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Vik Muniz

February 28 - August 21, 2016


The High Museum of Art in Atlanta is the premiere venue for "Vik Muniz," a major touring retrospective of the work of the celebrated contemporary photographer, on view from February 28 through August 21, 2016.

Co-organized by the High and the Foundation for the Exhibition of Photography, "Vik Muniz" examines the full breadth of the imaginative artist's career and features more than 120 photographs, including many of Muniz's most recent works. The exhibition will travel internationally following its presentation at the High. (right: Vik Muniz (Brazilian-American, born 1961), Khyber Pass, Self-Portrait as an Oriental, after Rembrandt, from the Pictures of Junk series, 2005, chromogenic print. High Museum of Art, Atlanta, purchase with funds from the H. B. and Doris Massey Charitable Trust, 2005.288. Art © Vik Muniz/Licensed by VAGA, New York, NY)

Muniz (born 1961, São Paulo, Brazil) is distinguished as one of the most innovative and creative artists of the 21st century. Renowned for creating what he calls "photographic delusions," Muniz works with a dizzying array of unconventional materials -- including sugar, tomato sauce, diamonds, magazine clippings, chocolate syrup, dust and junk -- to painstakingly design narrative subjects before recording them with his camera. His resulting photographs often quote iconic images from popular culture and the history of art while defying easy classification and playfully engaging a viewer's process of perception. His more recent work utilizes electron microscopes and manipulates microorganisms to unveil both the familiar and the strange in spaces that are typically inaccessible to the human eye.

"Muniz's life and work are marked by a playful curiosity, a constant churning of creativity and an inventive approach to reframing conventional perspectives on the world," said Brett Abbott, Keough Family curator of photography at the High. "The High and the Foundation for the Exhibition of Photography are delighted and deeply honored to have collaborated with one another and the artist to organize this important, mid-career retrospective of his work."

Muniz's wide-ranging inventions are amply represented in the exhibition, which is the most significant and comprehensive to date that weaves together the diverse phases of the artist's career. Recent work includes large photographs created using thousands of found anonymous snapshots, which are arranged to reference images from Muniz's own family albums. As in some of the artist's other series, these works communicate ideas related directly to the materials from which they are constructed. By visually conveying how changes in technology and the rise of digital photography have made family images less treasured and more commonplace, the photographs speak to the impact of these shifts on experience and memory.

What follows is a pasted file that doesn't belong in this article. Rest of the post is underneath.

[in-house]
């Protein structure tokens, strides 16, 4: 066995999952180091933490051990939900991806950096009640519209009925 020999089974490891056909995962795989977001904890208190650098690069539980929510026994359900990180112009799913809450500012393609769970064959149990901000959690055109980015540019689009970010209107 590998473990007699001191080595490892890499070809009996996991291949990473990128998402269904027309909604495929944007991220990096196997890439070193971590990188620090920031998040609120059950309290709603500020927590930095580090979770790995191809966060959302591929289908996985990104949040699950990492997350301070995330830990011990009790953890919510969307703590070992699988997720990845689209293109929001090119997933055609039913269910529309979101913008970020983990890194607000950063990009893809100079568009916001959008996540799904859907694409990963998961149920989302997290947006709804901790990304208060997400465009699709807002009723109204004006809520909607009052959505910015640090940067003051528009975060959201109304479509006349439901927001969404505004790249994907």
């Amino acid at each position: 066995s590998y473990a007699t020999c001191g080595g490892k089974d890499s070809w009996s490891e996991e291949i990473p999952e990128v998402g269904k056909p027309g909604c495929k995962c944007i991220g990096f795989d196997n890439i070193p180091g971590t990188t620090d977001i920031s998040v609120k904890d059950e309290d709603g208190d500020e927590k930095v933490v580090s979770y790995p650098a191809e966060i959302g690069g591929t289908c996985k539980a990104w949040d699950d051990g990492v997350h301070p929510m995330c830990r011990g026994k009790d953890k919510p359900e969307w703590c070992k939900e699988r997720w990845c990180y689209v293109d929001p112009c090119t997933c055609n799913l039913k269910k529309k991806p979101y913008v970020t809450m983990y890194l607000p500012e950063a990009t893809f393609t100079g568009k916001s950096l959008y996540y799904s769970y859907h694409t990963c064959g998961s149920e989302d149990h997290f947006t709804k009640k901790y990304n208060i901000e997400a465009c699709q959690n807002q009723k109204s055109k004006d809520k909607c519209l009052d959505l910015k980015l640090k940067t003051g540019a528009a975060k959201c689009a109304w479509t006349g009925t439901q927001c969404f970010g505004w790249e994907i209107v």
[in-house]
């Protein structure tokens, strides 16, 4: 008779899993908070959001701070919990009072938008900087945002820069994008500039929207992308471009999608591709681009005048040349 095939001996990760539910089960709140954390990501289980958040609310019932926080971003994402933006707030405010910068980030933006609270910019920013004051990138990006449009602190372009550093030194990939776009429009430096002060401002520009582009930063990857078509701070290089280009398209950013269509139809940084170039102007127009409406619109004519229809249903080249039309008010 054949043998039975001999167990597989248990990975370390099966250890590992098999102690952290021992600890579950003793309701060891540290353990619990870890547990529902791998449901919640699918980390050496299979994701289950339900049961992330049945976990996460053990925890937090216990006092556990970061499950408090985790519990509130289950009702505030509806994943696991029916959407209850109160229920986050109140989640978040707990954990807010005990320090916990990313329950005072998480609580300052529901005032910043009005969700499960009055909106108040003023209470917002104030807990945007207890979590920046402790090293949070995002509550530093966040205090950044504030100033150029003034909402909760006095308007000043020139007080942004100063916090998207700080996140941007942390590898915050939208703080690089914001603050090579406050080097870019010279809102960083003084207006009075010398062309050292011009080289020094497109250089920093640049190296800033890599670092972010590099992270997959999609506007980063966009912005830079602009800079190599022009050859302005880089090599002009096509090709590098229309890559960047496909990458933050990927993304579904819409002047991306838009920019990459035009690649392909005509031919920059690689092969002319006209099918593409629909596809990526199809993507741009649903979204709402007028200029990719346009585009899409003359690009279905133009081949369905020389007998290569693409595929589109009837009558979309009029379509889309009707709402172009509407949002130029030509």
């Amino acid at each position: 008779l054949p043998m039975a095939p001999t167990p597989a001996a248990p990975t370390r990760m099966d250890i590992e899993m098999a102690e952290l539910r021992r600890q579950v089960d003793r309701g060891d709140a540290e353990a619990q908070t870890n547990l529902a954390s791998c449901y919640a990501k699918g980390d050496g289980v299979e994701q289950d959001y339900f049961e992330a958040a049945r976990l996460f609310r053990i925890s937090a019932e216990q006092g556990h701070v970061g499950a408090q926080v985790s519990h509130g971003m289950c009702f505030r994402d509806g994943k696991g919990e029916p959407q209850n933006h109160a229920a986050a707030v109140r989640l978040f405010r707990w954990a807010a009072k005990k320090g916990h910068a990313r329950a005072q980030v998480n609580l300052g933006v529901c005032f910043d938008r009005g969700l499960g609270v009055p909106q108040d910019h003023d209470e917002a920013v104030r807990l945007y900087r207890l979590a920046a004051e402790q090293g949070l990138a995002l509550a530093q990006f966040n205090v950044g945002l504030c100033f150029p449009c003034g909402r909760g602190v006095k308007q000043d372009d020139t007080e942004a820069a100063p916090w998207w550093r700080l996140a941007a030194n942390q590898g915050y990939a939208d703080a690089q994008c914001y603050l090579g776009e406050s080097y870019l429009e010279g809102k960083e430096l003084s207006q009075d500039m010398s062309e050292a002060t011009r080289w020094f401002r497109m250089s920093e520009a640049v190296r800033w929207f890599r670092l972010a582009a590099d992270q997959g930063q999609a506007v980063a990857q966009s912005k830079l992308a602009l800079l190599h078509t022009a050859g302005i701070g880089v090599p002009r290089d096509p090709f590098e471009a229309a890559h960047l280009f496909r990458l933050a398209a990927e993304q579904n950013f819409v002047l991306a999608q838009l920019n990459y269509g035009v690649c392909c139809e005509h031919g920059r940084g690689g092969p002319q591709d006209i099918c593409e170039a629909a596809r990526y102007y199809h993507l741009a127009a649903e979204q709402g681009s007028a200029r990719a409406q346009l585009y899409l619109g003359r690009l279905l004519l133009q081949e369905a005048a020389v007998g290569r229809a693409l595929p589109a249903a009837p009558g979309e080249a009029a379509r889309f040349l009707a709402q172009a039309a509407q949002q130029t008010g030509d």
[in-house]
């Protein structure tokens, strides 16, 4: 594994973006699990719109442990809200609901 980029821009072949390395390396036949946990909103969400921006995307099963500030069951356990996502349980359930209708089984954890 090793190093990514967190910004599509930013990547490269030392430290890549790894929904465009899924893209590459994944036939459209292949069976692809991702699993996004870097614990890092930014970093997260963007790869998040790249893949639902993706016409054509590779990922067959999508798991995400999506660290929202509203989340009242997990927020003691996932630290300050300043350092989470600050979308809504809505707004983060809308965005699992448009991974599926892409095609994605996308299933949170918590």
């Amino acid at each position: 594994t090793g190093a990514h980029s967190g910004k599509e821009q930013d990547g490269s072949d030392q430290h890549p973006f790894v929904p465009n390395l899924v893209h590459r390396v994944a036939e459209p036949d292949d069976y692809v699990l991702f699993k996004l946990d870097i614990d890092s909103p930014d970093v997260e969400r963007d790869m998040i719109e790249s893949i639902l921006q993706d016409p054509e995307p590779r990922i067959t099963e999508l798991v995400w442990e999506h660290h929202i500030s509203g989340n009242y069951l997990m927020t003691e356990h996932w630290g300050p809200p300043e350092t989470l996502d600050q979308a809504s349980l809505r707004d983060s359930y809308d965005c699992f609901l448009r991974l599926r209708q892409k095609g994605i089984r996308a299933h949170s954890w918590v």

Other featured recent work includes prints from Muniz's "Colonies" series, for which the artist collaborated with MIT scientists to employ microorganisms, including bacteria and even cancer cells, to multiply in choreographed designs. In these photographs, Muniz morphs the frightening into the beautiful, producing striking, intricate patterns from materials with largely negative connotations. The "Colonies" photographs also follow Muniz's affinity for bringing attention to social issues though his work -- in this case, the importance of medical research and vaccination.

New photographs on view include examples from Muniz's "Sand Castles" series, for which he built the world's smallest sandcastles using a scanning electron microscope to etch micro-drawings of castles on individual grains of sand. These photographs demonstrate Muniz's continued interest in experimentations with scale -- rather than featuring massive constructions photographed from a heightened vantage point, these sandcastle "drawings" are less than half a millimeter in length. The photographs also return to the artist's oft-examined theme of well-known subjects viewed in unexpected ways.

Other key works featured in the exhibition include:

-- "Vik, 2 Years Old" (2014), a large-scale photograph (approximately 8 by 6 feet) from the artist's "Album" series, which draws inspiration from specific typologies found in family photo albums of the early 20th century. The photograph entered the High's collection in January 2016.
-- Prints from the "Pictures of Garbage" series, for which Muniz worked with pickers from the world's largest landfill in Rio de Janeiro to construct images using garbage from the dump. These photographs include a re-creation of Jacques-Louis David's 1793 painting "The Death of Marat" and portraits of Muniz's collaborators from the Rio landfill created from rubbish they collected.
-- "Leda and the Swan, after Leonardo da Vinci," a photograph in the High's permanent collection from the "Pictures of Junk" series.
-- A re-creation of the iconic Hans Namuth photograph of Jackson Pollock working on a large canvas in his studio, made using chocolate syrup, from Muniz's "Chocolate" series.